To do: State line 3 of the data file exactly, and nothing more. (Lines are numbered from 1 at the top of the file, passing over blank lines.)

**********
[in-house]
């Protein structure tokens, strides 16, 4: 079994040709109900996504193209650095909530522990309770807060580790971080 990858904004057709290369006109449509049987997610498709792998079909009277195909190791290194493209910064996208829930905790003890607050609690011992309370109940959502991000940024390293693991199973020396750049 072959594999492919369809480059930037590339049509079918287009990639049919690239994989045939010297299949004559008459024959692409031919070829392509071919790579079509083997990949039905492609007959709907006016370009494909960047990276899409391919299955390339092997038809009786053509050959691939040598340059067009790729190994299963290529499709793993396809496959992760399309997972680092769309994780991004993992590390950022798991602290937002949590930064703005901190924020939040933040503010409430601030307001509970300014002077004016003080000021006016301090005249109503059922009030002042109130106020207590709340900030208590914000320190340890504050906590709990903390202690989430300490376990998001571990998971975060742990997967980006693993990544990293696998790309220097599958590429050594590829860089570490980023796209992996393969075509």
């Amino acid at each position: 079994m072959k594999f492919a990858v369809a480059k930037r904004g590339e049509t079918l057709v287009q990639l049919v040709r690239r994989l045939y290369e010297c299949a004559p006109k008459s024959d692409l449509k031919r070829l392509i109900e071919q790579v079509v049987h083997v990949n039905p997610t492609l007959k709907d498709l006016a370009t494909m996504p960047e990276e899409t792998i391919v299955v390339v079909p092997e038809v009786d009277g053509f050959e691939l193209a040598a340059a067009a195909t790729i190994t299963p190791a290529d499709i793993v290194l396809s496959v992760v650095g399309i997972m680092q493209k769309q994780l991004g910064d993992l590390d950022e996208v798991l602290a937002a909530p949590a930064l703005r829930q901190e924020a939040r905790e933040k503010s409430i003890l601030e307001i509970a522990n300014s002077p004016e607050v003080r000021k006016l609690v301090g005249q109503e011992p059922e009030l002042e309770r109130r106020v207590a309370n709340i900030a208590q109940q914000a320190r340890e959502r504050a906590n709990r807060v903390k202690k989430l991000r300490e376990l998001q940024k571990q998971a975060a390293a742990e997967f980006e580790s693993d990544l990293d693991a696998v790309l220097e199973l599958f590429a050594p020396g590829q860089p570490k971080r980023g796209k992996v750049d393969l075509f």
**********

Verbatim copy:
């Amino acid at each position: 079994m072959k594999f492919a990858v369809a480059k930037r904004g590339e049509t079918l057709v287009q990639l049919v040709r690239r994989l045939y290369e010297c299949a004559p006109k008459s024959d692409l449509k031919r070829l392509i109900e071919q790579v079509v049987h083997v990949n039905p997610t492609l007959k709907d498709l006016a370009t494909m996504p960047e990276e899409t792998i391919v299955v390339v079909p092997e038809v009786d009277g053509f050959e691939l193209a040598a340059a067009a195909t790729i190994t299963p190791a290529d499709i793993v290194l396809s496959v992760v650095g399309i997972m680092q493209k769309q994780l991004g910064d993992l590390d950022e996208v798991l602290a937002a909530p949590a930064l703005r829930q901190e924020a939040r905790e933040k503010s409430i003890l601030e307001i509970a522990n300014s002077p004016e607050v003080r000021k006016l609690v301090g005249q109503e011992p059922e009030l002042e309770r109130r106020v207590a309370n709340i900030a208590q109940q914000a320190r340890e959502r504050a906590n709990r807060v903390k202690k989430l991000r300490e376990l998001q940024k571990q998971a975060a390293a742990e997967f980006e580790s693993d990544l990293d693991a696998v790309l220097e199973l599958f590429a050594p020396g590829q860089p570490k971080r980023g796209k992996v750049d393969l075509f």